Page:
The “so that” technique is a good way to do this.  Simply explain each feature.  Tell people what’s in it for them using this simple formula:

“We do this SO THAT you get this.”

Example:

“Our smoke-free techs clean up after themselves so you’ll never know they were in your house at all… No lingering cigarette odor or mess for you to clean up later.”

Using the “so that” technique, we’ve alleviated a primary concern homeowners have about using service companies.

Yes, I’ve changed the original bullet point from a brief statement to a relatively long, grammatically incorrect run-on sentence.  Who gives a flip?

Look at all the wasted space in the original ad.  There is plenty of room to get rid of worthless graphic design and insert powerful sales copy that might actually get read.

And keep in mind, plumbing isn’t exactly a sexy topic that gets people revved up.  So compared to say, “male enhancement pills”, the features and benefits for plumbing will never be as sensational or soul-stirring.

Just write the best you can for the product or service you sell.  Even if it seems boring compared to other industries, your marketing will be like electrifying drama compared to your direct competition.

Step Three:  Activate Maximum Sales Power With Verbs

Many writers try to spice things up with adjectives and adverbs like this:

Melissa felt utterly horrified as the haughty executives laughed contemptuously after her presentation.

Ads are not literature, so they shouldn’t be written that way.  In marketing, adjectives and adverbs demand too much comprehension from consumers.

You’re asking them to pay attention to something they probably resent and definitely do not care about.  So don’t make it hard for them to understand your message.

Instead of bloating your message with adjectives and adverbs, use verbs to arouse interest and ignite passion.  Like this:

Melissa withered as the executives romped and sneered after her presentation.

Trimming unnecessary words and upgrading the verbs makes for a much more stirring sentence.  Let’s apply that to our new bullet point…

Right now it says this:

“Our smoke-free techs clean up after themselves so you’ll never know they were in your house at all… No lingering cigarette odor or mess for you to clean up later.”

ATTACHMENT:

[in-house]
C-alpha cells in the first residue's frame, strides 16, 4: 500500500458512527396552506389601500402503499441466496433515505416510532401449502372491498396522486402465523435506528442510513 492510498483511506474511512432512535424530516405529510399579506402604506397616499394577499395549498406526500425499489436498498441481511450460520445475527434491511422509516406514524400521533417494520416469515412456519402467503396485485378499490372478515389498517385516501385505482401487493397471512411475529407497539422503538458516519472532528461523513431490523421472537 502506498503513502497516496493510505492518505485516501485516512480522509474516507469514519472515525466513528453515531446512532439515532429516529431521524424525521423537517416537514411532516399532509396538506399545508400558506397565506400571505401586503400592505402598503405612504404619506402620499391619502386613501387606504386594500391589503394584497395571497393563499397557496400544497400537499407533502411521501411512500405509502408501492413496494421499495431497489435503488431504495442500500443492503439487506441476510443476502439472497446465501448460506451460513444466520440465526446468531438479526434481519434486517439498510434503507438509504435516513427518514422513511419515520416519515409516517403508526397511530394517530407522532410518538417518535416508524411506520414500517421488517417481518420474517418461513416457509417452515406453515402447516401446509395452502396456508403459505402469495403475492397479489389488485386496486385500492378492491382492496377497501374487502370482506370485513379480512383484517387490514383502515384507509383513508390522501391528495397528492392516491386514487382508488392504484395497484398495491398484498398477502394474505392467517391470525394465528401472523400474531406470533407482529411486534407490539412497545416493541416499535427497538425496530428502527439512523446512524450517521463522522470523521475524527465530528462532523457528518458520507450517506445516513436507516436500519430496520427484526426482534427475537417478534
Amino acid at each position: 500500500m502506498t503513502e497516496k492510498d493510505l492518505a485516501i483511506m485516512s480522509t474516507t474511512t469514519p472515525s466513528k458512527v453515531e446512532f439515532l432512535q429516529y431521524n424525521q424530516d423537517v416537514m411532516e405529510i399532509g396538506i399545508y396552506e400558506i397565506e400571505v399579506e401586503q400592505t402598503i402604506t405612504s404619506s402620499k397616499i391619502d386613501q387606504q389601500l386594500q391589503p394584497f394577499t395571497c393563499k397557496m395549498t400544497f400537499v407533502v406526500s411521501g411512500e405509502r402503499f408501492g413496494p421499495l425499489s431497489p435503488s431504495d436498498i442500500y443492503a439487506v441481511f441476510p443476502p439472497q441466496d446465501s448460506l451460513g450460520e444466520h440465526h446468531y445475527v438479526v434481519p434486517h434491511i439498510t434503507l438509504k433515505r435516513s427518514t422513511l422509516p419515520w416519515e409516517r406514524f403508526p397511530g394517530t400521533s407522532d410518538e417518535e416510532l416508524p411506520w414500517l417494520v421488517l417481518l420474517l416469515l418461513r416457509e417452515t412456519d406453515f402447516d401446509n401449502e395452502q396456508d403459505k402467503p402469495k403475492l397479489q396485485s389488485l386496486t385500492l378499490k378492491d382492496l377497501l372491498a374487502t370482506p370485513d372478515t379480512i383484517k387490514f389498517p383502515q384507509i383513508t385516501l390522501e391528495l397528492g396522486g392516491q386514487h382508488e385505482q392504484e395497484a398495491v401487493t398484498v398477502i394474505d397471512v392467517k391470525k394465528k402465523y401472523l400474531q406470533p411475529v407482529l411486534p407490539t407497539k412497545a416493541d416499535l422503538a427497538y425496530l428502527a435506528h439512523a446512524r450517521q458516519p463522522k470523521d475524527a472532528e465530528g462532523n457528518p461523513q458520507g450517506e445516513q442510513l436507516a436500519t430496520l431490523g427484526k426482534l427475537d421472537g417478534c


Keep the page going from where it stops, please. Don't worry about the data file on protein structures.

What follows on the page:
By upgrading a few verbs, we can make it say this:

“Our smoke-free techs tidy up after themselves so you’ll never know they were in your house at all… No lingering cigarette odor or mess for you to slave over later.”

I changed two verbs and improved the entire sentence.  It’s more descriptive, tells a better story, and makes the pain and relief more palpable.

Again, we’re talking about plumbing here, so the copy will never be sensational.  However, if these three steps were applied to all of the bullet points in the original ad, I’m positive it would be exponentially more effective.

We went from this complete stinker:

  • Friendly, Clean, Quality Service

To this clear winner:

  • Our smoke-free techs tidy up after themselves so you’ll never know they were in your house at all… No lingering cigarette odor or mess for you to slave over later.

 

If the rest of the plumbing ad followed this formula, it would be a powerful piece of marketing.

Try this on your own ads, or just search around on Google and experiment with other peoples’ ads.

Simply change statements into features, add benefits with the “so that” technique, and crank up the effect with good verbs.  With a little practice, you’ll be writing rockstar ads in no time.

These steps work for any type of marketing–web copy, print ads, postcards, sales letters, videos, business cards, vehicle wraps, sales letters, landing pages, pay-per-click, TV and radio commercials, etc.

 

Your pal,